Reviews by Corey D. Hollaway

cpanratings
 

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ack (1.74) *****

I consider ack to be much more useful than grep because:
- Perl regular expressions
- Coloring of not only the search term, but the filename
- The ability to group (e.g., instead of:
myfile.txt: this what found
myfile.txt: this was also found
myfile.txt: this was also also found in the same file!
you get:
myfile.txt
this what found
this was also found
this was also also found in the same file!)

This is what I like to do when searching ebooks and such:
ack --color --group -i '\bsearchTerm\b' | less -R
# ^^ so so so beautiful and readable (because of the colors and unexcessive formatting)

Another point that makes ack so great is the ability to use --passthru to just color the output. Such an ingenius tool! While I haven't used --passthru to color output yet, I'll know I'll be using it soon. Perl regexp + logger coloring == 1337.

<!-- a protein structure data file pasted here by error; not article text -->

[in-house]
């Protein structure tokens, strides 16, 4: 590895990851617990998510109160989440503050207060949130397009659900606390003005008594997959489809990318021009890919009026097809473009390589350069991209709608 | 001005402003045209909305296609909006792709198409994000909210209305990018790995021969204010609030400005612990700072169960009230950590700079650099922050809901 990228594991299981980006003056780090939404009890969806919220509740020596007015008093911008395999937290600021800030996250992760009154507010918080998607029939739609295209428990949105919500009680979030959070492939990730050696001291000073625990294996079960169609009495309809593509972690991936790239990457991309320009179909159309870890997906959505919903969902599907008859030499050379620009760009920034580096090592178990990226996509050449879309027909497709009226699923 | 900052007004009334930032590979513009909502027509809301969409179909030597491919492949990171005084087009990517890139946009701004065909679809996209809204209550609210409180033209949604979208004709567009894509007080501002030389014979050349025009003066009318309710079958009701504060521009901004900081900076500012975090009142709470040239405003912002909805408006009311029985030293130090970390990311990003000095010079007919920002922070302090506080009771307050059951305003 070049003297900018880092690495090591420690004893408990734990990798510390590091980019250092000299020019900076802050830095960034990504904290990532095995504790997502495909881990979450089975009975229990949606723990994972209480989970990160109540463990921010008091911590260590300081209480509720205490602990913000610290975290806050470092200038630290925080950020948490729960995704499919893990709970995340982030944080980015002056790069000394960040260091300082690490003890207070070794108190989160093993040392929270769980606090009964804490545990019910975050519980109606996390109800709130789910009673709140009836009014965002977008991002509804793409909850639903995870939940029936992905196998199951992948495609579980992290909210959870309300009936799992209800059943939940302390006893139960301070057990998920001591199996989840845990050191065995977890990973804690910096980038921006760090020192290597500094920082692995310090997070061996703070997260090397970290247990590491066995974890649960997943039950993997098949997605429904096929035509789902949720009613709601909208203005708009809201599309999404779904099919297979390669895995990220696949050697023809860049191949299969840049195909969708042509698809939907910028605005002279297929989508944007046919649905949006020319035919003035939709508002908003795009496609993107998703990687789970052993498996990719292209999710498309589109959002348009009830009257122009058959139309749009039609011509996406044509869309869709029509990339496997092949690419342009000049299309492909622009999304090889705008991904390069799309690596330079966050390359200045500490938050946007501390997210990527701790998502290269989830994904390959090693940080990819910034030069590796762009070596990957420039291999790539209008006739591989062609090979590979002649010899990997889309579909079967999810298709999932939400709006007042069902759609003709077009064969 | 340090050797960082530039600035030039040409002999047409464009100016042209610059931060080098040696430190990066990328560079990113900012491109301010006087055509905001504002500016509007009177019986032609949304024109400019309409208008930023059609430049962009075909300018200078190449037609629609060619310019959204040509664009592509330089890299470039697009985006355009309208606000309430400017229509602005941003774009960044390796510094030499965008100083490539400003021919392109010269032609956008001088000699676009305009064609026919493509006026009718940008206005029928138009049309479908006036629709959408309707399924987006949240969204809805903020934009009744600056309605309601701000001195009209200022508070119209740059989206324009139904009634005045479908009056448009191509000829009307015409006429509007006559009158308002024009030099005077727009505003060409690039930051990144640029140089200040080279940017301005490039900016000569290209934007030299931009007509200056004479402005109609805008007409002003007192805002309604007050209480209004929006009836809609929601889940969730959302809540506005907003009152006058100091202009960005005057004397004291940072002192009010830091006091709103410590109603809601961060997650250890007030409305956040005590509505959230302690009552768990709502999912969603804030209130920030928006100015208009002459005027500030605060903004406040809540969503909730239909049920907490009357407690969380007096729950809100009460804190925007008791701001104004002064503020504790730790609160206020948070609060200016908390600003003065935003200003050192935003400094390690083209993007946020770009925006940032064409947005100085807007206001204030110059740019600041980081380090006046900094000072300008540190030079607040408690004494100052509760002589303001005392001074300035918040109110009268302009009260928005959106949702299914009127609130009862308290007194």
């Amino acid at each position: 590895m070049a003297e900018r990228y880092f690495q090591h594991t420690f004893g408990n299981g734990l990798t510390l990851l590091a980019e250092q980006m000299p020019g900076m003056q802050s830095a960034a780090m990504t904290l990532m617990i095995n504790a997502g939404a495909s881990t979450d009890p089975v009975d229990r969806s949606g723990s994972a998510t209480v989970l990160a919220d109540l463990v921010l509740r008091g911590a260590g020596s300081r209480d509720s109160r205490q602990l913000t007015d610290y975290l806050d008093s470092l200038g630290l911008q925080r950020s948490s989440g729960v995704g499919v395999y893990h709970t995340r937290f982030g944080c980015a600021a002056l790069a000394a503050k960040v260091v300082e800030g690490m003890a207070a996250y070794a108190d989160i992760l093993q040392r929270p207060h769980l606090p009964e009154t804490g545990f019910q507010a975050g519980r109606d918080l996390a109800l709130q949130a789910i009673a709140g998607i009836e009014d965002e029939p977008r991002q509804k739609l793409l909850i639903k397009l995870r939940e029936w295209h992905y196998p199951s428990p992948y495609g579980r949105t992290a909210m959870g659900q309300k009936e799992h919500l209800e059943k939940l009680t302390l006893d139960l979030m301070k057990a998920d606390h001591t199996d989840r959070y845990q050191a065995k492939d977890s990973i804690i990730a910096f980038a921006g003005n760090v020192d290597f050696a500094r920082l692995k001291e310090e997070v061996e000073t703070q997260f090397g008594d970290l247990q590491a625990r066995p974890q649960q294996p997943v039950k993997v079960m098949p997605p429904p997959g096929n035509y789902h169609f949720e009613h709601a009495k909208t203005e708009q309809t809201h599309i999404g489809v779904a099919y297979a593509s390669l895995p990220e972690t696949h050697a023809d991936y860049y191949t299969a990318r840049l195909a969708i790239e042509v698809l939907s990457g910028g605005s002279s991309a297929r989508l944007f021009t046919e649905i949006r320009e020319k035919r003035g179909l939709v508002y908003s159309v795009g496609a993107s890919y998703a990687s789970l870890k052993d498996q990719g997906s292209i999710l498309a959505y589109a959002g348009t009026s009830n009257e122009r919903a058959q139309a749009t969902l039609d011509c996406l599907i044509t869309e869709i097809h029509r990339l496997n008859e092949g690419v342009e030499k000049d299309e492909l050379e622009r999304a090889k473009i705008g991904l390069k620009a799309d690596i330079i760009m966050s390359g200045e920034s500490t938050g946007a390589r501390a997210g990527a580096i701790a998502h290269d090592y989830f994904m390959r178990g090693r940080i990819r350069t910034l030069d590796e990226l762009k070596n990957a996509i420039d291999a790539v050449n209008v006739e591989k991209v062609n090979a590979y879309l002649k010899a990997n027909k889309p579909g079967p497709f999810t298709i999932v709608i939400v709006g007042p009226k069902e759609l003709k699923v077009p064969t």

There might be issues with wanting to search only certain directories and files that match a regular expression. My solution would be to use find. Something like this (untested):
find -type f ! -regex '.*/bad_dir/.*' \( -name "*.cpp" -o -name "*.h" -o -name "*.crazy" \) -exec ack --text --color --group 'searchThis' '{}' \; | less -R

I do however felt that file extensions shouldn't have anything to do with what is searched, and so I feel like the option --text should be on by default. The --text option forces _all_ text files to be searched -- regardless of file name extension. Sometimes I do searches and I ask myself "why aren't these files matching when they should be (i.e., they _are_ text files)?" -- and then I'm like "ooohh, because I forgot --text" (i.e., their file extensions were not matched by 'ack' to be searchable by default -- e.g., .pdftxt).

So an alias ack='ack --text' in the .bashrc saves the day.

P.S.
I was surprised ack is not in a Debian package, but a `cpan App::Ack` installed the much appreciated tool. (I forgot to use dh-make-perl *shrugs*.)

ANSIColor (1.12) *****

I love adding color to my xterm. This module makes it so easy with print! Xterm coloring + the power of perl == Supremeness! I'm so glad I didn't have to hardcode the xterm coloring escape codes!